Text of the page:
All you need to know about the N2WCR.
Will there be toll gantries between East London and Mthatha?
No. All the upgrading done on the N2 between East London and Mthatha and along the R61 between Mthatha and Port St Johns since 2011 have been funded from SANRAL’s non-toll portfolio.
Will the greenfields portion proceed between Port St Johns and Port Edward?
Yes. The decision to proceed was taken by the Presidential Infrastructure Coordinating Commission in December 2015.
Are there any court cases against SANRAL regarding the N2WCR project?
SANRAL is supporting the Department of Environmental Affairs in one court case regarding the N2WCR. All the communities originally involved in this case have withdrawn, leaving only one remaining applicant – a member of a local anti-mining NGO.
Does the new route run along the coast?
The new route is not a coastal route. Most of the route will run 10-15km inland, away from the coast, to avoid the most sensitive areas of the Pondoland centre of plant endemism. The route only comes closer to the coast west of Port Edward so that it can link up with the current R61.
Are there any communities opposing the N2WCR project?
There is no community that opposes the N2WCR. However, there are some members of some of the communities living near the proposed Xolobeni sand dune mine who have raised objections.
Why do some families affected by land acquisition receive money and others don’t?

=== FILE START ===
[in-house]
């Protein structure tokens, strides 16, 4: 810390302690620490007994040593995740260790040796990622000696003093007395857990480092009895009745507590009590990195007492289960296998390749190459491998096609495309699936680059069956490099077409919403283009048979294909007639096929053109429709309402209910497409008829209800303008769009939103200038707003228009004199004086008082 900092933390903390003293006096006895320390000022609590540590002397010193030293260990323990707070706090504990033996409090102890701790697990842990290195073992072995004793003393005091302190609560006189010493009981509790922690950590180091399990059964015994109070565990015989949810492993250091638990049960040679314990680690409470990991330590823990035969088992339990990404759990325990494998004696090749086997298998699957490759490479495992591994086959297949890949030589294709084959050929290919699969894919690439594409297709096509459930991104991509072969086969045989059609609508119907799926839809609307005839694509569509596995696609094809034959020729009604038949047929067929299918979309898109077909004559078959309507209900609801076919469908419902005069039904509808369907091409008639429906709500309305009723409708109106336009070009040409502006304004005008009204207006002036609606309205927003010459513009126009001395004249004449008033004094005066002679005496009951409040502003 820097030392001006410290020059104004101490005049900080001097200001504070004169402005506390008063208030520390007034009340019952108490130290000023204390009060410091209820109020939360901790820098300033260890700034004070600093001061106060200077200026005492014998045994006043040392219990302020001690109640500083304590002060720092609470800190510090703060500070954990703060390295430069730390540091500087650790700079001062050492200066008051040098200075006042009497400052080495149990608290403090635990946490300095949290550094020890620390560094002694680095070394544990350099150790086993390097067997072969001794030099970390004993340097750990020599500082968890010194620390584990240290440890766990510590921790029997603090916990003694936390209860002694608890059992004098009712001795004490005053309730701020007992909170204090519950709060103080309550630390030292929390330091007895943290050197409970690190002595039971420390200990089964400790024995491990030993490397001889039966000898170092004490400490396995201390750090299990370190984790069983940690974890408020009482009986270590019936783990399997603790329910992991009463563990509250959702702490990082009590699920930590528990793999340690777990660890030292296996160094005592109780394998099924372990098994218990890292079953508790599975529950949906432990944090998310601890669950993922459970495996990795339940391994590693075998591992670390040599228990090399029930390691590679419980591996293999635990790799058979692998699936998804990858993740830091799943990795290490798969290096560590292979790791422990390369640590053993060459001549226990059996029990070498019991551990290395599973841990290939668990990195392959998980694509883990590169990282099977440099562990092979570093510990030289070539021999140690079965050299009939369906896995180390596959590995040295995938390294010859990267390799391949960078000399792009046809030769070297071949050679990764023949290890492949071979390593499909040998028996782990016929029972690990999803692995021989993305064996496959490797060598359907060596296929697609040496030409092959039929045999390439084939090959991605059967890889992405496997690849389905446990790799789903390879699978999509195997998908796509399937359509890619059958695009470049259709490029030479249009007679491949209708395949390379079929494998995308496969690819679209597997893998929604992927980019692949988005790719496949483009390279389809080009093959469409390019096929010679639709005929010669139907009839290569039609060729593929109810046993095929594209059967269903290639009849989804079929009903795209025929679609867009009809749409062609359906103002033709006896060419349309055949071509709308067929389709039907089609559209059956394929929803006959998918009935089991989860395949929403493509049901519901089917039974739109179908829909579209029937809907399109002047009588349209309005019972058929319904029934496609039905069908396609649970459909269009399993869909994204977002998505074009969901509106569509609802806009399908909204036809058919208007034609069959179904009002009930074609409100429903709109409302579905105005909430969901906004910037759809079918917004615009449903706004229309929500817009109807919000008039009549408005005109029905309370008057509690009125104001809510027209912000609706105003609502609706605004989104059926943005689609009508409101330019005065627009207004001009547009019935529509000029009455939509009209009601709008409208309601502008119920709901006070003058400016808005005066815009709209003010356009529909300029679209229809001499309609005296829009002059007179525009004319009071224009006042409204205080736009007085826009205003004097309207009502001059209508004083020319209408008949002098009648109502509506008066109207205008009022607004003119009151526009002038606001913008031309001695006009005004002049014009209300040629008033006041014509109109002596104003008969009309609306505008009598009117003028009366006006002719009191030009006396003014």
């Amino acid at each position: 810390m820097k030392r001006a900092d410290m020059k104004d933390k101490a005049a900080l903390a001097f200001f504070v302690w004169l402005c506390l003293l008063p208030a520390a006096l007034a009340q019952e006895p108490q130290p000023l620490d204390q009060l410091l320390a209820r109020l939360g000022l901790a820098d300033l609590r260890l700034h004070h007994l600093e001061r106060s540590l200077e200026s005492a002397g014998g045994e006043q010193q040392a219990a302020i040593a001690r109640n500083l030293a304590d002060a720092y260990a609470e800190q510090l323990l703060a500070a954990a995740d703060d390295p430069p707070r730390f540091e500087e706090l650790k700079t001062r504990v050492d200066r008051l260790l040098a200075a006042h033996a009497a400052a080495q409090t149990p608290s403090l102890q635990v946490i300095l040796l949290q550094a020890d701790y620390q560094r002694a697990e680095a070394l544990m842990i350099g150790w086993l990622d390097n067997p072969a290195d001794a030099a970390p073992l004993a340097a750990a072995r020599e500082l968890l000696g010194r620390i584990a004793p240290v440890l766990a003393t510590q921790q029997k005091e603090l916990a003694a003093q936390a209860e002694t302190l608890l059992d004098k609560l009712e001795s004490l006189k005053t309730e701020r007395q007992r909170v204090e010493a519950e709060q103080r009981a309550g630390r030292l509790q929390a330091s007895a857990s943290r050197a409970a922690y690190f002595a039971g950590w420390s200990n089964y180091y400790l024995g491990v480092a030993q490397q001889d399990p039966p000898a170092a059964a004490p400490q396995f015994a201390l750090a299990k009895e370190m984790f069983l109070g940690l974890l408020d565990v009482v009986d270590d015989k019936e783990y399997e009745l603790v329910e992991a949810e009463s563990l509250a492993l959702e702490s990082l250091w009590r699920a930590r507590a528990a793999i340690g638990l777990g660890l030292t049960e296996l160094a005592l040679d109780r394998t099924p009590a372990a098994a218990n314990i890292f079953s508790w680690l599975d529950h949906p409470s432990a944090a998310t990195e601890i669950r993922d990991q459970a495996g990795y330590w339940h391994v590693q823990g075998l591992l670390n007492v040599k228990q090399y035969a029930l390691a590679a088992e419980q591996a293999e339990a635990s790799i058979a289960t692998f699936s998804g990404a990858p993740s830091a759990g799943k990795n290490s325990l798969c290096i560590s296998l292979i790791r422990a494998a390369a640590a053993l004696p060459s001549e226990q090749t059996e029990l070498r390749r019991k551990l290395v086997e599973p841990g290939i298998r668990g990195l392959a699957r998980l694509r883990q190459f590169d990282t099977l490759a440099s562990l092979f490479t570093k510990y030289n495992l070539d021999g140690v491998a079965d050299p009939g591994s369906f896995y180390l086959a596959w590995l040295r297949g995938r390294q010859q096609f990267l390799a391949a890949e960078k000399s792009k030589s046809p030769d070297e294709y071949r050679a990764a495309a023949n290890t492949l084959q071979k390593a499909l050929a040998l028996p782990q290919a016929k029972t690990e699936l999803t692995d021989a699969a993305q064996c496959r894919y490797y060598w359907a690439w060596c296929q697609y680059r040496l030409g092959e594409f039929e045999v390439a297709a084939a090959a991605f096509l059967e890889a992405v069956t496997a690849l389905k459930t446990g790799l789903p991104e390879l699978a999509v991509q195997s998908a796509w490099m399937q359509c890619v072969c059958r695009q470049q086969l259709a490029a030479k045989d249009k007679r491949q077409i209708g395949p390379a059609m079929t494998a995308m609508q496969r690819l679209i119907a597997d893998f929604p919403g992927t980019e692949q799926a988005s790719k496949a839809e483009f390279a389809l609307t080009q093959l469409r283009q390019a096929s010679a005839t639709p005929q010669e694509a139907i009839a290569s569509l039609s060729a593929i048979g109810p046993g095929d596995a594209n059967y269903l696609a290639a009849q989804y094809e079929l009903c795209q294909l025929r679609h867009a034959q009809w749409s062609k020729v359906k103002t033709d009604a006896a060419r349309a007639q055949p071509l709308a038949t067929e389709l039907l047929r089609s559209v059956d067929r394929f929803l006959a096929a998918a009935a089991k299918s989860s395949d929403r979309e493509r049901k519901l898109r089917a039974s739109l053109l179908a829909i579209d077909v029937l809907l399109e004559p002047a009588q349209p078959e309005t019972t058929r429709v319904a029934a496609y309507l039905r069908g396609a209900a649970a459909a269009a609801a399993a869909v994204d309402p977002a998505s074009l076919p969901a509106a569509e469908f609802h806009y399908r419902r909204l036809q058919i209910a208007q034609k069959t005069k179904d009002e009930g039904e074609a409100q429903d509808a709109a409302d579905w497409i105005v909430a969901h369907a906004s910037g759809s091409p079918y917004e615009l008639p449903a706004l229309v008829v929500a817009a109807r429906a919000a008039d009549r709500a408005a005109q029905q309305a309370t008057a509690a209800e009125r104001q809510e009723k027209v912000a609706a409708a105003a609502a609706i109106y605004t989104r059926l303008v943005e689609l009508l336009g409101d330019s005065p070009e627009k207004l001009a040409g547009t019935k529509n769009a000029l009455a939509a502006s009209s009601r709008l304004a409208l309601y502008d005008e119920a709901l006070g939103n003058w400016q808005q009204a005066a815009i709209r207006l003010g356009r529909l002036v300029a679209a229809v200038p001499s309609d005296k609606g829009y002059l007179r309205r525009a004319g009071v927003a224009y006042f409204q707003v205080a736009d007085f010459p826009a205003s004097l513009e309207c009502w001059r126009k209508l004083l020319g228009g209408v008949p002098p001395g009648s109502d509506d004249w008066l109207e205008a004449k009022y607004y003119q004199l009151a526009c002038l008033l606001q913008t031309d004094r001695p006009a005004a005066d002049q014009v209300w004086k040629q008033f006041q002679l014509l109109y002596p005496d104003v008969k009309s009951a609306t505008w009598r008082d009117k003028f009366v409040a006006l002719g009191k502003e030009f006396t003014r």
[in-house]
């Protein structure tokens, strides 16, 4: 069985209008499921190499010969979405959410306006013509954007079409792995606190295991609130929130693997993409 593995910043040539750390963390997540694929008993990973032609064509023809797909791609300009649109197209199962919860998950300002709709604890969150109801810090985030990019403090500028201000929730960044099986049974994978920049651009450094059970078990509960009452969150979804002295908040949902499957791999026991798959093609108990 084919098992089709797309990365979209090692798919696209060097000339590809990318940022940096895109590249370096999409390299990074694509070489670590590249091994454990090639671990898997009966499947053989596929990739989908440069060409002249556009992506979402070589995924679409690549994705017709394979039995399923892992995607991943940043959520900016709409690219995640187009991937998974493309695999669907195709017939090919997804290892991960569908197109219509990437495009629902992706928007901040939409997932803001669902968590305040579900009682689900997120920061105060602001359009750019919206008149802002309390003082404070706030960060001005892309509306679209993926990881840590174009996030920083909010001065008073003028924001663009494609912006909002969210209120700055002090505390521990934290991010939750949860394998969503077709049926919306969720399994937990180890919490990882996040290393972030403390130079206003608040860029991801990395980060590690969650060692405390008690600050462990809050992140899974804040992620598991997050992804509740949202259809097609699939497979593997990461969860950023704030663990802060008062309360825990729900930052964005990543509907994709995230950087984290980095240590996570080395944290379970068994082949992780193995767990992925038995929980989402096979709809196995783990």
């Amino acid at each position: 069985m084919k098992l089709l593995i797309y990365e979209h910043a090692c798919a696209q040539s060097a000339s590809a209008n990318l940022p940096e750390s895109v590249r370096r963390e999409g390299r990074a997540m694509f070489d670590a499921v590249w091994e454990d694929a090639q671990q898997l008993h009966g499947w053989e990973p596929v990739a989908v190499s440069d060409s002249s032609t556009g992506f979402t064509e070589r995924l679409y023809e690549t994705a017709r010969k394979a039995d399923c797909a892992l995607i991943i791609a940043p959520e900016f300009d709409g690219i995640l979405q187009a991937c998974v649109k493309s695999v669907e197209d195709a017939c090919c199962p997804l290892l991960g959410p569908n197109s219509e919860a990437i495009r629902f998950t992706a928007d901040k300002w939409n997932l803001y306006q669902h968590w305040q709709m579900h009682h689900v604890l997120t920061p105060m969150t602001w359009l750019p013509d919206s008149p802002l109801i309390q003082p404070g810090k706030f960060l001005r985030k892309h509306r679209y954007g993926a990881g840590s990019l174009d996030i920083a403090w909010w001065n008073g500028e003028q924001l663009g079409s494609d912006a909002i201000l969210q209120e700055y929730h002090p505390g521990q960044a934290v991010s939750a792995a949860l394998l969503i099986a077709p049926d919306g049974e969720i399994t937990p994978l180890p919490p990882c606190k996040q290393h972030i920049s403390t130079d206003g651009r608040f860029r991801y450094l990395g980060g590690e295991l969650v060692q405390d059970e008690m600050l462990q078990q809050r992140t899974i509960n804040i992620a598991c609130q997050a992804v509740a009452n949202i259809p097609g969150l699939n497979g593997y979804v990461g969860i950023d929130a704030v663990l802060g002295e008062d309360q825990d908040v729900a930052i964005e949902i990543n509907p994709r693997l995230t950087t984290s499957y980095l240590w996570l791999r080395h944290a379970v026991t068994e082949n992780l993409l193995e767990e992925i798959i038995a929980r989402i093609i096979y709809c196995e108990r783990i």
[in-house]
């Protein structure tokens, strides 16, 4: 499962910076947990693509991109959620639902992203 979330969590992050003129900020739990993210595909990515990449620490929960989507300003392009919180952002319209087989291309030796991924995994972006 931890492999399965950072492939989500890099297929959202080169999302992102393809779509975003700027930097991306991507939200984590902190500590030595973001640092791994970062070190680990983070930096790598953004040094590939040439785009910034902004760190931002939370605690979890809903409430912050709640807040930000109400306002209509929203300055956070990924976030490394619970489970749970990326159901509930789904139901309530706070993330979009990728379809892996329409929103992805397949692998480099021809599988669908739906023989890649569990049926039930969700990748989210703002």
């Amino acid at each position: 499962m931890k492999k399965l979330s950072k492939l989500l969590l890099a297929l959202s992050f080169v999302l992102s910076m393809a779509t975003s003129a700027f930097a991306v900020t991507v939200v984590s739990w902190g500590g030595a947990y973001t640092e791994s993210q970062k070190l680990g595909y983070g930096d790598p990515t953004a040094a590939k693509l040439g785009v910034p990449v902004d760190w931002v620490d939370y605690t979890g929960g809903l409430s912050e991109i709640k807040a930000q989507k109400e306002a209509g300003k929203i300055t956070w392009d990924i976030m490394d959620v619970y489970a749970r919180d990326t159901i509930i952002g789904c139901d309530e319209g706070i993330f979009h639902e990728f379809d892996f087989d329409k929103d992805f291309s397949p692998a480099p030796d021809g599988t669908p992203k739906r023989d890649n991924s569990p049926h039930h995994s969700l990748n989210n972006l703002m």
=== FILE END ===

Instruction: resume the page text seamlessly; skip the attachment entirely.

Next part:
If any family loses some land used for the new road, but remain living on the remaining portion, they are compensated for the portion of land they lose. The amount is determined by a professional valuer, and is affected by the size and any improvements and crops that will be lost.
However, if a homestead must be entirely relocated, SANRAL obtains a new piece of ground nearby and rebuilds new, brick houses to the same size as the original plot and structures. Thus, these families receive new land and all their costs are covered and, therefore, do not receive any additional compensation over and above their new house and new land.
Due to legal and procedural requirements, there can be a substantial wait between contract signing and payment. This delay can unfortunately lead to rumours that payment will not occur or that money has been paid to the chief.
Does SANRAL pay people to move their family’s graves?
A grave does not constitute an improvement and SANRAL cannot pay families for their graves. However, SANRAL does cover all the costs involved for the exhumation and reburial in a new location to the satisfaction of the family. This includes all costs for permits, the undertaker, new graves, coffins and tombstones, as well as animals for slaughter, groceries and the travelling costs of family members to attend the traditional ceremony.